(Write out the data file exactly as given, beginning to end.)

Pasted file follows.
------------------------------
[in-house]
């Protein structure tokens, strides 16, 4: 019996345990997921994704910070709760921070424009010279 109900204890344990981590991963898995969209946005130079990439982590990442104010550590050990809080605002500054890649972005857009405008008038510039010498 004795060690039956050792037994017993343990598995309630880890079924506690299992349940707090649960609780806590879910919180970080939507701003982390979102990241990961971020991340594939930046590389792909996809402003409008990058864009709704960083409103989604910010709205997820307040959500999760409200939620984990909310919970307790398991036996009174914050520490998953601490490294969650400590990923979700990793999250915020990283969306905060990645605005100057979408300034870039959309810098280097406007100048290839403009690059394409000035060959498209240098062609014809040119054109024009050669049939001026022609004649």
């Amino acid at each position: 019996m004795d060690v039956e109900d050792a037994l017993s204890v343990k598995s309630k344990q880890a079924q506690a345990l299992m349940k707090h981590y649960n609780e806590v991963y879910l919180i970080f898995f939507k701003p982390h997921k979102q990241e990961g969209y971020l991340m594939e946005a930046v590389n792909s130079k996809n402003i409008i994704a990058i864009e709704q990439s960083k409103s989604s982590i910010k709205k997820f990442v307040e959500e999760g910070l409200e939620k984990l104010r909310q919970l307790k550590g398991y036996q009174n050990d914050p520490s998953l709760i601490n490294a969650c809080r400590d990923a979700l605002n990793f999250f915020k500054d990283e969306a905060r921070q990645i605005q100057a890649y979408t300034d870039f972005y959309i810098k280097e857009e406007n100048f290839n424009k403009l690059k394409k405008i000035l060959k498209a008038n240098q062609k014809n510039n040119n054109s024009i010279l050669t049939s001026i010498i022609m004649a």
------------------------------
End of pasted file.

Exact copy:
[in-house]
């Protein structure tokens, strides 16, 4: 019996345990997921994704910070709760921070424009010279 109900204890344990981590991963898995969209946005130079990439982590990442104010550590050990809080605002500054890649972005857009405008008038510039010498 004795060690039956050792037994017993343990598995309630880890079924506690299992349940707090649960609780806590879910919180970080939507701003982390979102990241990961971020991340594939930046590389792909996809402003409008990058864009709704960083409103989604910010709205997820307040959500999760409200939620984990909310919970307790398991036996009174914050520490998953601490490294969650400590990923979700990793999250915020990283969306905060990645605005100057979408300034870039959309810098280097406007100048290839403009690059394409000035060959498209240098062609014809040119054109024009050669049939001026022609004649």
């Amino acid at each position: 019996m004795d060690v039956e109900d050792a037994l017993s204890v343990k598995s309630k344990q880890a079924q506690a345990l299992m349940k707090h981590y649960n609780e806590v991963y879910l919180i970080f898995f939507k701003p982390h997921k979102q990241e990961g969209y971020l991340m594939e946005a930046v590389n792909s130079k996809n402003i409008i994704a990058i864009e709704q990439s960083k409103s989604s982590i910010k709205k997820f990442v307040e959500e999760g910070l409200e939620k984990l104010r909310q919970l307790k550590g398991y036996q009174n050990d914050p520490s998953l709760i601490n490294a969650c809080r400590d990923a979700l605002n990793f999250f915020k500054d990283e969306a905060r921070q990645i605005q100057a890649y979408t300034d870039f972005y959309i810098k280097e857009e406007n100048f290839n424009k403009l690059k394409k405008i000035l060959k498209a008038n240098q062609k014809n510039n040119n054109s024009i010279l050669t049939s001026i010498i022609m004649a």